Large employers prefer flexibility in the plans they provide. ERIC respectfully requests that SB 196 be revised to make the carryover a discretionary choice by employers; or, at the very least, allow employers to front-load all available paid sick leave without requiring a carryover of unused sick leave. Allowing employers to front-load leave, institutes a “use it or lose it” system that puts control in the employees’ hands and relieves the employer burden. Front-loading also achieves the goal of accrual over time, thereby providing greater flexibility to employees who may become sick earlier in the year before they accrue adequate leave.

This flexibility can be provided by replacing Section (1)(b) with the following language:

“At the beginning of each year, an employer may award to an employee the full amount of earned sick leave that an employee would earn over the course of the year rather than awarding the leave as the leave accrues during the year, and—at the employer’s discretion—allow for carryover of any unused sick leave.”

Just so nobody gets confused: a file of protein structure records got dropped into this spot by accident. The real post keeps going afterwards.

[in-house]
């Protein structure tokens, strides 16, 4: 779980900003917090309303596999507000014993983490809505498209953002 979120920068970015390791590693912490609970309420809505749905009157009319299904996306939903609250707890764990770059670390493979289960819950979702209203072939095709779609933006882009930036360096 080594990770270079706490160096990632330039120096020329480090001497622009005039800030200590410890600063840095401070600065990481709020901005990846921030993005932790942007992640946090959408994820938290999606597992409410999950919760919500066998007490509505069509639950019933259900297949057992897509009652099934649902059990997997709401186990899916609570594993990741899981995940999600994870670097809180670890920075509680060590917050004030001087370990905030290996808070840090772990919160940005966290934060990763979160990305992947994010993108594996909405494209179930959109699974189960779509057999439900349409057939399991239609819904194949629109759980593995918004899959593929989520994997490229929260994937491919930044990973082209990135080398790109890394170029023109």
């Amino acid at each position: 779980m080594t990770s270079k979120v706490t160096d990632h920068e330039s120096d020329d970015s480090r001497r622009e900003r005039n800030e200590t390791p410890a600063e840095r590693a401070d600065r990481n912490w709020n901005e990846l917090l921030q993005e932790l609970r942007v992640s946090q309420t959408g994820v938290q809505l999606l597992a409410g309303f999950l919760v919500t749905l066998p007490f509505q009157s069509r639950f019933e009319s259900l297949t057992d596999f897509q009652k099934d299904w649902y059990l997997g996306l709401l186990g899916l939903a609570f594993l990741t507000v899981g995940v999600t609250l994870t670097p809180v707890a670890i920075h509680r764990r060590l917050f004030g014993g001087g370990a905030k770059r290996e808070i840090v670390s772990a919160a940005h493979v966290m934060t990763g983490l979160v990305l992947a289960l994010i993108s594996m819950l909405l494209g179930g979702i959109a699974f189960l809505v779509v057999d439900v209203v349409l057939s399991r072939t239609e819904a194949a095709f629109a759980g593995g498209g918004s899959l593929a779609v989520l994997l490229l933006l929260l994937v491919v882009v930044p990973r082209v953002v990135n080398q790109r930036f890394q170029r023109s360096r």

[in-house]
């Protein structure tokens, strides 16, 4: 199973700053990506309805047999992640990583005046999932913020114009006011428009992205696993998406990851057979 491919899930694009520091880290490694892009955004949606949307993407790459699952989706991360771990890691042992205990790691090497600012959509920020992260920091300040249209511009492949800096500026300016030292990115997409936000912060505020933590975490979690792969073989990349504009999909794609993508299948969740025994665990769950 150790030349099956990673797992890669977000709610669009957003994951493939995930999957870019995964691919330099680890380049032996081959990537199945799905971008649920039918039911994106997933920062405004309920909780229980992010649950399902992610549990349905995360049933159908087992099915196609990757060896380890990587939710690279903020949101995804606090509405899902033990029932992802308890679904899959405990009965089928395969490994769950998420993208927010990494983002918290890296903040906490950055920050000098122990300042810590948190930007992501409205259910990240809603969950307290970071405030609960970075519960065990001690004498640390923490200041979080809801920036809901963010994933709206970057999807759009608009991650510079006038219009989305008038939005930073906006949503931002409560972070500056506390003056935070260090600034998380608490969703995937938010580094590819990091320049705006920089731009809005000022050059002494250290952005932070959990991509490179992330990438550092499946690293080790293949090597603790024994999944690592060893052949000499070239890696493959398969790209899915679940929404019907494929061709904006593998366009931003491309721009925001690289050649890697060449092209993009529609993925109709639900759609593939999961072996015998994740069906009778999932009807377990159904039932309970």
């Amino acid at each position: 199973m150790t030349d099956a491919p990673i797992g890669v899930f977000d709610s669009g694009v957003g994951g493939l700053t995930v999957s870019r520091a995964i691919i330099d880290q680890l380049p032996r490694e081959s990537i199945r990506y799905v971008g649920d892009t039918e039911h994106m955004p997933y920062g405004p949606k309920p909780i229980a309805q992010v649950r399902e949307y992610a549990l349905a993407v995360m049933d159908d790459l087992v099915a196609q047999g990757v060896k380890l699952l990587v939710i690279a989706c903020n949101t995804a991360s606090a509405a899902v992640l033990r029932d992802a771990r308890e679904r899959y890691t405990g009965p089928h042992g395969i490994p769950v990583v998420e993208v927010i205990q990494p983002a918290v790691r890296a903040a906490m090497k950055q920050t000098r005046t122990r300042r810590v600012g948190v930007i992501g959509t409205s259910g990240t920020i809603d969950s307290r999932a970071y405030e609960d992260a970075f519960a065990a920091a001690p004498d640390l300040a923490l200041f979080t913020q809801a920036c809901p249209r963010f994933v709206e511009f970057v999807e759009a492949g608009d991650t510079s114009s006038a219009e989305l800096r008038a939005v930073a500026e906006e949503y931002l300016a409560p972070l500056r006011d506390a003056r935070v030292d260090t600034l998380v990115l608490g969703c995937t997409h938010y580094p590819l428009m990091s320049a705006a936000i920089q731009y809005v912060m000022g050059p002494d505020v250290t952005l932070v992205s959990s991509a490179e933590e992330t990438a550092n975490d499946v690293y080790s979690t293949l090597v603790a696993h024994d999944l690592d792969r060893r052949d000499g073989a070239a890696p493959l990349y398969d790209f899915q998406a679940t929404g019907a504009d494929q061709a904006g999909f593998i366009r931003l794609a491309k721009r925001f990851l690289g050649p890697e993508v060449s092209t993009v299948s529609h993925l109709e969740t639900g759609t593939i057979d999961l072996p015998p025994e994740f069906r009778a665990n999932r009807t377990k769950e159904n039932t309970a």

C.        Definition of Family Member. SB 196 permits employees to use accrued paid sick leave for the care or treatment of a “member of the employee’s family or household.” However, nowhere in the bill or in Chapter 608 of the NRS is “family member” or “household member” defined. The lack of concrete definitions for these individuals leaves too much room for interpretation, and would therefore lead to a patchwork implementation. ERIC respectfully requests that the Committee provide a definition of family member that mirrors The Family and Medical Leave Act of 1993 (FMLA). The FMLA provides for leave for employees to care for a child, spouse, or parent. As with the definition for an eligible employee, by including this definition a uniform floor is established without mandating anything more than what federal law requires. We recommend that it should be the decision of employers on whether to broaden the list of family members for whom an employee may take leave to care for.